German CPI for February continues to rise. It was out at 5.1 % year-on-year versus prior 4.9 % - aligned with consensus. The two main factors pushing prices higher are energy (+22.5 % year-on-year) and, to a lesser extent, goods (+7,9 % year-on-year). Expect that today’s eurozone CPI for February to be painfully high. According to the economist consensus, it could reach 5.3 % versus prior 5.1 %. The report will cover the period before the recent increase in energy prices related to the invasion of Ukraine by Russia. It is likely that inflation will jump more substantially in March. We estimate that the ongoing events in Eastern Europe could add one percentage point to inflation this year.
Earnings recap. Zalando disappointed yesterday with only a 12-19% revenue growth range this year and little uplift in operating margin. Salesforce delivered in line with estimates and shares were up in the extended trading indicating that the market was clearing prepared for bad news. Sea’s operating loss widened in Q4 despite strong revenue growth, and the market was able to look past that due to a much better than expected revenue guidance for 2022.
Supply disruptions continue to weigh on U.S. manufacturing activity. The ISM manufacturing index rose to 58.6 in February. The main drivers were new orders and production. This reflects solid demand. But the inadequate amount of supply continues to have a negative effect on the overall activity.
What are we watching next?
Fed Chair Powell testimony today and tomorrow after Biden State-of-the-Union address. With energy prices soaring and US President Biden strangely talking up climate spending and social spending as a way to fight inflation in his first State of the Union address, what can the Fed offer to do as the rise in energy, food and other prices is rapidly tightening financial and economic growth conditions even before the Powell Fed has had the chance to kick off its rate tightening cycle. Its tools have no sway over the current drivers of the rise in commodities prices, even if they can perhaps slow other areas of the economy. We’ll watch Powell’s testimony closely for how the Fed interprets the current backdrop and whether more caution is creeping into the outlook due to the impact on the growth outlook. The market has shifted to pricing less than 100% odds of a rate hike at the FOMC meeting in two weeks.
Bank of Canada decision today – the rate decision today comes at a difficult time for the BoC, as galloping energy and commodity prices are lowering the outlook for real economic growth. The market is pricing near certainty that the bank hikes the policy rate today for the first time for the cycle by 25 basis points to take the rate to 0.50%, and traders will focus on guidance from the bank today.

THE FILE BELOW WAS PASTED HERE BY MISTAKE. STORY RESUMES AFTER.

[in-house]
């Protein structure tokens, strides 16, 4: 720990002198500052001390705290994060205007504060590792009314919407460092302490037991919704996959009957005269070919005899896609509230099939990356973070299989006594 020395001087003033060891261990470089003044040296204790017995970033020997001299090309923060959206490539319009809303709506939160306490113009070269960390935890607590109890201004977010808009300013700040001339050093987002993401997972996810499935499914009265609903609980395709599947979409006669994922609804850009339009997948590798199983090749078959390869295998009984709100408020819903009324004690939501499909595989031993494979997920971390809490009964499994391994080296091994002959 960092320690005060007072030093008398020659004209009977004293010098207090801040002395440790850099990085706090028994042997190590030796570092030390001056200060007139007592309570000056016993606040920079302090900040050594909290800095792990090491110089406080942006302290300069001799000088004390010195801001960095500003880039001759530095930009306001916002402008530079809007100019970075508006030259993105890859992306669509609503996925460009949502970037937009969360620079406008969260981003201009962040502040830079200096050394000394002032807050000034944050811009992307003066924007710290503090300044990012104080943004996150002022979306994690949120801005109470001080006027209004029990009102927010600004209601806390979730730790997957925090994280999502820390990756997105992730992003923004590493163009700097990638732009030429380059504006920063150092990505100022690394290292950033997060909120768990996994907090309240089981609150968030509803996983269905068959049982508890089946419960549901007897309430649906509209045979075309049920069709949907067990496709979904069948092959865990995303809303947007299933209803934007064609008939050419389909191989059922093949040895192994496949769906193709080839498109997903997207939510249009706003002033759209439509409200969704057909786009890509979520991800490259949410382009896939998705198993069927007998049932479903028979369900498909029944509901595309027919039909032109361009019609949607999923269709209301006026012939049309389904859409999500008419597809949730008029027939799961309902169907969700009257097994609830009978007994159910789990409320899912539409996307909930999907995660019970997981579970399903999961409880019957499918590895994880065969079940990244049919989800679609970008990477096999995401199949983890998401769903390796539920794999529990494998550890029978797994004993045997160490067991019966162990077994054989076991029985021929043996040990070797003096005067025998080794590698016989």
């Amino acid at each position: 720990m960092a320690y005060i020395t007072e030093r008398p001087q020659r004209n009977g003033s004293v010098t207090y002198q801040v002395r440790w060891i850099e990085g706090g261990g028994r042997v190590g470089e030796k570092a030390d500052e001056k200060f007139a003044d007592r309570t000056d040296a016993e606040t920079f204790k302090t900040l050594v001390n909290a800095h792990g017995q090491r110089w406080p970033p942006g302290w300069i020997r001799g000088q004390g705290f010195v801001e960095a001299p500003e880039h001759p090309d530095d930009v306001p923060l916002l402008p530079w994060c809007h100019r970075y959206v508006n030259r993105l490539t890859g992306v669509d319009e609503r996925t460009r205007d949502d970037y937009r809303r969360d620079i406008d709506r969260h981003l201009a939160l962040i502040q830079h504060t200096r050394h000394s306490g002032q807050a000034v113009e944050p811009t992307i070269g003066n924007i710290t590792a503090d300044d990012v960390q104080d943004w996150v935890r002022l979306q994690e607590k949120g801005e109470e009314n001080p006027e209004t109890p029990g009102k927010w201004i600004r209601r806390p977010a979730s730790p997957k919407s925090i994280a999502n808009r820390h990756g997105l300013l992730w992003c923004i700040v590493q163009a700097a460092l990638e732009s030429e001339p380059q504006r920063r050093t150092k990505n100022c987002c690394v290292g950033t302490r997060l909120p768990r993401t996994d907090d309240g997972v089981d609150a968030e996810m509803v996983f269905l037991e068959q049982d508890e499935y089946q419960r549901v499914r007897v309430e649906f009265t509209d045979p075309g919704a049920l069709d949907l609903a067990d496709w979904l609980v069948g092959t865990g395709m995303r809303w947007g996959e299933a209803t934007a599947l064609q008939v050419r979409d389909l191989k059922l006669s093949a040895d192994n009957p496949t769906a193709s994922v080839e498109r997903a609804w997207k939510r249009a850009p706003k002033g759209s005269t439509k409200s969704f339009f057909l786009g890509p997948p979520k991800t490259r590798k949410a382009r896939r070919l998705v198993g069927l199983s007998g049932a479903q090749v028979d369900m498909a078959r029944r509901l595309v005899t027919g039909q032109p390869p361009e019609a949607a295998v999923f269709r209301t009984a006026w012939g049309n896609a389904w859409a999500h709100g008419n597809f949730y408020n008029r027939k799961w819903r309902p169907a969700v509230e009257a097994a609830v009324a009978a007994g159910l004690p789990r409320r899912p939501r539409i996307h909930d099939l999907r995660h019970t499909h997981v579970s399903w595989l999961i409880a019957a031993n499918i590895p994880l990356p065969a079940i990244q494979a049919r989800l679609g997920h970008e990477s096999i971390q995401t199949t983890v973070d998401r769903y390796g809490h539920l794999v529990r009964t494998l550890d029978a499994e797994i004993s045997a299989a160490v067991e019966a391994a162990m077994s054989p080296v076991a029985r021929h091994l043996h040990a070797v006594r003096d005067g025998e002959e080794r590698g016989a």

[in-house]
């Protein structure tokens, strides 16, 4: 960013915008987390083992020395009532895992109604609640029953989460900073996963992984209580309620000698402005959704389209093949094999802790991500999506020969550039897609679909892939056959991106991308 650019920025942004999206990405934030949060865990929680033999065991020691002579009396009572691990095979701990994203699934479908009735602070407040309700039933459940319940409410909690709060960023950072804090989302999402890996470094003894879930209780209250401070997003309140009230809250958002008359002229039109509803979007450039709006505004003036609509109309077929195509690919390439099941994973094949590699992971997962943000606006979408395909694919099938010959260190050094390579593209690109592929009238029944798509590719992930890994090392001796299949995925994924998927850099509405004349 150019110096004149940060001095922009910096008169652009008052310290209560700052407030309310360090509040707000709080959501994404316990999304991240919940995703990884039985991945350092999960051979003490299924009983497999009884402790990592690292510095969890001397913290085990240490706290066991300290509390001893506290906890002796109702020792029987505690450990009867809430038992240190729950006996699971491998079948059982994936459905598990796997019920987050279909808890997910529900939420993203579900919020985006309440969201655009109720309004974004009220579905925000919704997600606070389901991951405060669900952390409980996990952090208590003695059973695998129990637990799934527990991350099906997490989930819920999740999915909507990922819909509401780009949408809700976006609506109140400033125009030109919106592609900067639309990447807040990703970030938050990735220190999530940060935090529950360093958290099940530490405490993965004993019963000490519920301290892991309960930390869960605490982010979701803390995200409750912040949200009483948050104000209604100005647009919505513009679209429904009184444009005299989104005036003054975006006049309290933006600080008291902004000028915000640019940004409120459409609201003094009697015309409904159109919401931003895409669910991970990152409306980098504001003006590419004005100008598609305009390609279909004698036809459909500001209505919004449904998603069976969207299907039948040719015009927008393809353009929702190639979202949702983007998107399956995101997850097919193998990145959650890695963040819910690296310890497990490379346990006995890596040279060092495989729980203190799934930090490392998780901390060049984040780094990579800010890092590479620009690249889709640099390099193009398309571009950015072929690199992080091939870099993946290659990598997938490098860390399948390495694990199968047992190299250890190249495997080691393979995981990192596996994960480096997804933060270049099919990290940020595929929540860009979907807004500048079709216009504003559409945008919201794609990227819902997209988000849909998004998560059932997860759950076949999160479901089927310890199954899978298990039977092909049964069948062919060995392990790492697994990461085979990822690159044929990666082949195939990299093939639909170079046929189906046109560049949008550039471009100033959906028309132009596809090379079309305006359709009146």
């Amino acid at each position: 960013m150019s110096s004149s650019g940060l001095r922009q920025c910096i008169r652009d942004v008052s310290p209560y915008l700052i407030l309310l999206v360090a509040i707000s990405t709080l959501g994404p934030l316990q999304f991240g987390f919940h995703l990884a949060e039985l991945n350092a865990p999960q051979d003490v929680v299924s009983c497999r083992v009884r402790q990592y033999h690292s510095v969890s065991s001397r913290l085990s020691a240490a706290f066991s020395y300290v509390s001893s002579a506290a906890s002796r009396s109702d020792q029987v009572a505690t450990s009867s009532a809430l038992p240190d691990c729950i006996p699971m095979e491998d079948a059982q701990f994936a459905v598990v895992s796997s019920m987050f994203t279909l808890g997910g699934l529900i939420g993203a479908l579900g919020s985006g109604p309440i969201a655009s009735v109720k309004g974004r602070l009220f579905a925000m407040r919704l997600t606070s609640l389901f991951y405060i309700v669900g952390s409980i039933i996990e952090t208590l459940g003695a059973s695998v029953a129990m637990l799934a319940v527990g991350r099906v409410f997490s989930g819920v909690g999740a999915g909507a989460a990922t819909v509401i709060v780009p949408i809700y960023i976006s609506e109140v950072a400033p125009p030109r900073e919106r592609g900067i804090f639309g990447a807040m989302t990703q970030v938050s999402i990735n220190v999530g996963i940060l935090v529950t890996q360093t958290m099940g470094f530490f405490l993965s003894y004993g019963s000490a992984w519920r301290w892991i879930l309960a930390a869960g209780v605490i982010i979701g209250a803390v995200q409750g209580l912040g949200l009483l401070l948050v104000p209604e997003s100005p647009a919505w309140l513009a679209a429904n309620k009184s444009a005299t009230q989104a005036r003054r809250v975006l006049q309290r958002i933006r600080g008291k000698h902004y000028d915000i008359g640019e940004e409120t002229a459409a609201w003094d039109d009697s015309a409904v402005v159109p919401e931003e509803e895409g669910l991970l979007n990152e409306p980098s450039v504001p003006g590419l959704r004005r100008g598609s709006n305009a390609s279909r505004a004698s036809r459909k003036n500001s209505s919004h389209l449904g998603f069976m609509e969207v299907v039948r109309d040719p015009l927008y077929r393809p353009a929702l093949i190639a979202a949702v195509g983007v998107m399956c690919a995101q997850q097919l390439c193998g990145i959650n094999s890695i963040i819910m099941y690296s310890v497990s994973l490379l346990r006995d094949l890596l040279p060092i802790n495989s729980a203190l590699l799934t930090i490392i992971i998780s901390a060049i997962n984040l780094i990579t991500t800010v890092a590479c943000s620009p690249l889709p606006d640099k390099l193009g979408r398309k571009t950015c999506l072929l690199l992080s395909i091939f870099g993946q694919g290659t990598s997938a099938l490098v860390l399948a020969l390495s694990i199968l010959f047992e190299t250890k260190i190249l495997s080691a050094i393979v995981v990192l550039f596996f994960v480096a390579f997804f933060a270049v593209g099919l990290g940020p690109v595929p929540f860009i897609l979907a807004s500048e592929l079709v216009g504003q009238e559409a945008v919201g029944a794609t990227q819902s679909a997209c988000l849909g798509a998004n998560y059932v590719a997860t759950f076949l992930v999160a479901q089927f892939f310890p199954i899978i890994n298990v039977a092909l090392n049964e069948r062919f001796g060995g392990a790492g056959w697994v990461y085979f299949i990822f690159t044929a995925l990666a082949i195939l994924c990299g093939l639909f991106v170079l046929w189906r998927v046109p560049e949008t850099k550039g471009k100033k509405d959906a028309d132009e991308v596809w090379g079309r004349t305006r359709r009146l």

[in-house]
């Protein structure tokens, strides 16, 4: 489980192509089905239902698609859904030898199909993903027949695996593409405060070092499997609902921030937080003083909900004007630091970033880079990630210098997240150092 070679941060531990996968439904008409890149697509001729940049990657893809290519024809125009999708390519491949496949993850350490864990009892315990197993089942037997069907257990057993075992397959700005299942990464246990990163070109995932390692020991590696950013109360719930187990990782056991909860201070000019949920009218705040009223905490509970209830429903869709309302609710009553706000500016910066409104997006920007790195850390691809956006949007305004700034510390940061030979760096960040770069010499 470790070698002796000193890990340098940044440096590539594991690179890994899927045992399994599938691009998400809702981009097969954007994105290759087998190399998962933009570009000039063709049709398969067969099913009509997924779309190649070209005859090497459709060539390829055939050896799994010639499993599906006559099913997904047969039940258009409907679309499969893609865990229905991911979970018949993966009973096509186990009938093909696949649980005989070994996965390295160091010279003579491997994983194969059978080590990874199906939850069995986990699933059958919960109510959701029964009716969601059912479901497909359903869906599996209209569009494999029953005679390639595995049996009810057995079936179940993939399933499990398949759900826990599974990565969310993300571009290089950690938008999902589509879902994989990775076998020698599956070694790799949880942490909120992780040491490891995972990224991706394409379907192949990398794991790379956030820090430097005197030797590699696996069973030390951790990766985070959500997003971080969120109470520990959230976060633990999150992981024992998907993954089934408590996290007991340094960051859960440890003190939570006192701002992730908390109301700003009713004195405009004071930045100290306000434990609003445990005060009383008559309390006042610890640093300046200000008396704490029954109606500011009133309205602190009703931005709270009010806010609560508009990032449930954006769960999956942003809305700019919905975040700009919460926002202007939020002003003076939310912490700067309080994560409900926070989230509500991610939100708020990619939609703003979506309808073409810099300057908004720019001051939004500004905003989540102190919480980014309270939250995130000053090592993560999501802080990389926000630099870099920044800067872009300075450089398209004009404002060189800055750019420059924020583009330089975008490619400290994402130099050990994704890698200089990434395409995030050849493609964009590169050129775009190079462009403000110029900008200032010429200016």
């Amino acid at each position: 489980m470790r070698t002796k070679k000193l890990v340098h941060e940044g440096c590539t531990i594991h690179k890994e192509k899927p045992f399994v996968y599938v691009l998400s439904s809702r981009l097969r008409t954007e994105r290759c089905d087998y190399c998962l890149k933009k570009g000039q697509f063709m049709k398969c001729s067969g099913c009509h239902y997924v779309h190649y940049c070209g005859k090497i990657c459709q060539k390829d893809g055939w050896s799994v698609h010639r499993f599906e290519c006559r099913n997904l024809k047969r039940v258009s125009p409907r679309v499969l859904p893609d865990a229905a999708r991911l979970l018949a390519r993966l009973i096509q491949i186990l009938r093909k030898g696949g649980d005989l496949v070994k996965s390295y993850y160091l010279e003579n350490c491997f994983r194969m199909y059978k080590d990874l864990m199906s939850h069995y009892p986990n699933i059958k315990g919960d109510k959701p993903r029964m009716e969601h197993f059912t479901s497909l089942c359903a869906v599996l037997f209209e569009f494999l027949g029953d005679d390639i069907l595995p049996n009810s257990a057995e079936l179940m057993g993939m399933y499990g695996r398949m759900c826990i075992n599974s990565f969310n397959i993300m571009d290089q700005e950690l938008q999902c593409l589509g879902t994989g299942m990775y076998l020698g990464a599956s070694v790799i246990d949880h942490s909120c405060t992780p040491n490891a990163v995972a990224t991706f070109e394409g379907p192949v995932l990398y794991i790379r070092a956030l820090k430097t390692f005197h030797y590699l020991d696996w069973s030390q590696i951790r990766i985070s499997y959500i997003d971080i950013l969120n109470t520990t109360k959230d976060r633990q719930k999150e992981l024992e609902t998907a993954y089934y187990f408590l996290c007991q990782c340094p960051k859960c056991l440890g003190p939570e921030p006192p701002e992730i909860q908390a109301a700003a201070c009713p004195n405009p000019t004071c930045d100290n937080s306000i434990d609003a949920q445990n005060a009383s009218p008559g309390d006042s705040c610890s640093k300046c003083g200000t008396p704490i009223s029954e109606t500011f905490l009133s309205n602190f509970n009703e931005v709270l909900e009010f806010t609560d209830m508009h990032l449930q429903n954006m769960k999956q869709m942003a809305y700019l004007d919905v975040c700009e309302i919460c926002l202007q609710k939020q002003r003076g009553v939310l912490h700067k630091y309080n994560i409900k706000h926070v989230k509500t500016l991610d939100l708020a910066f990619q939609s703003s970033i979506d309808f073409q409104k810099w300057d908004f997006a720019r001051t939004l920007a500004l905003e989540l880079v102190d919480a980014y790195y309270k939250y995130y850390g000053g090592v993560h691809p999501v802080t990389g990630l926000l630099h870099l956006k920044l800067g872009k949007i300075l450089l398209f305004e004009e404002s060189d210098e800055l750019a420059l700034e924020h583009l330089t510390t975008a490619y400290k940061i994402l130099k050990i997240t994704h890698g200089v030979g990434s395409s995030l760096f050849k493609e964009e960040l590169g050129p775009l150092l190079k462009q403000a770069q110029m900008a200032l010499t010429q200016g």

Earnings Watch. Today’s key focus is on Kuehne + Nagel and Snowflake that represent logistics and speculative growth stocks respectively.
- Today: Flutter Entertainment, Kuehne + Nagel, Snowflake, Coupang, Veeva Systems, Okta, Splunk
- Thursday: Argenx, Toronto-Dominion Bank, Canadian Natural Resources, Fortum, Thales, Merck, CRH, London Stock Exchange, Universal Music Group, Broadcom, Costco, Marvell Technology, Best Buy, Trip.com, Bilibili, Elastic, Weibo
Economic calendar highlights for today (times GMT)
- 0855 – Germany Feb. Unemployment Change / Rate
- 1000 – Euro Zone Feb. Flash CPI Estimate
- 1315 – US Feb. ADP Private Payrolls Change
- 1400 – US Fed’s Evans (non-voter) to peak
- 1430 – US Fed’s Bullard (voter) to speak
- 1500 – Bank of Canada Rate Decision
- 1500 – US Fed Chair Powell to speak before House Panel
- 1530 – EIA's Weekly Crude Oil and Fuel Stock Report
- 1600 – ECB Chief Economist Lane to speak
- 1900 – US Fed’s Beige Book
- During the day: OPEC+ decision on production for April
- 0145 – China Feb. Caixin Services PMI
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Quarterly Outlook Q2 2022
Quarterly Outlook Q2 2022: The End Game has arrived
- Shocks from covid and the war in Ukraine have forced the global financial and political world to change, but what will the end game be?
Productivity and innovation have never been more importantAs the world economy hits physical limits and central banks tighten their belts, could equities be facing a 10-15% downside?
The great EUR recovery and the difficulty of trading itIf the terrible fog of war hopefully lifts soon, the conditions are promising for the euro to reprice significantly higher.
Tight commodity markets – turbocharged by war and sanctionsWith supply already tight, commodities keep powering on. But will it last for yet another quarter?
Between a rock and a hard placeGeopolitical concerns will add upward price pressures and fears of slower growth, while volatility will remain elevated.
The Great ErosionInflation is everywhere and central banks try to combat it. But will they get it under control in time?
Australian investing: Six considerations amid triple Rs: rising rates, record inflation and likely recessionWhile global financial markets are struggling in an uncertain world, the commodity-heavy Australian ASX index is poised to keep a positive momentum.
Cybersecurity – the rush to catch up with realityWith the invasion of Ukraine, governments and private companies are rushing to reinforce their cyber defenses.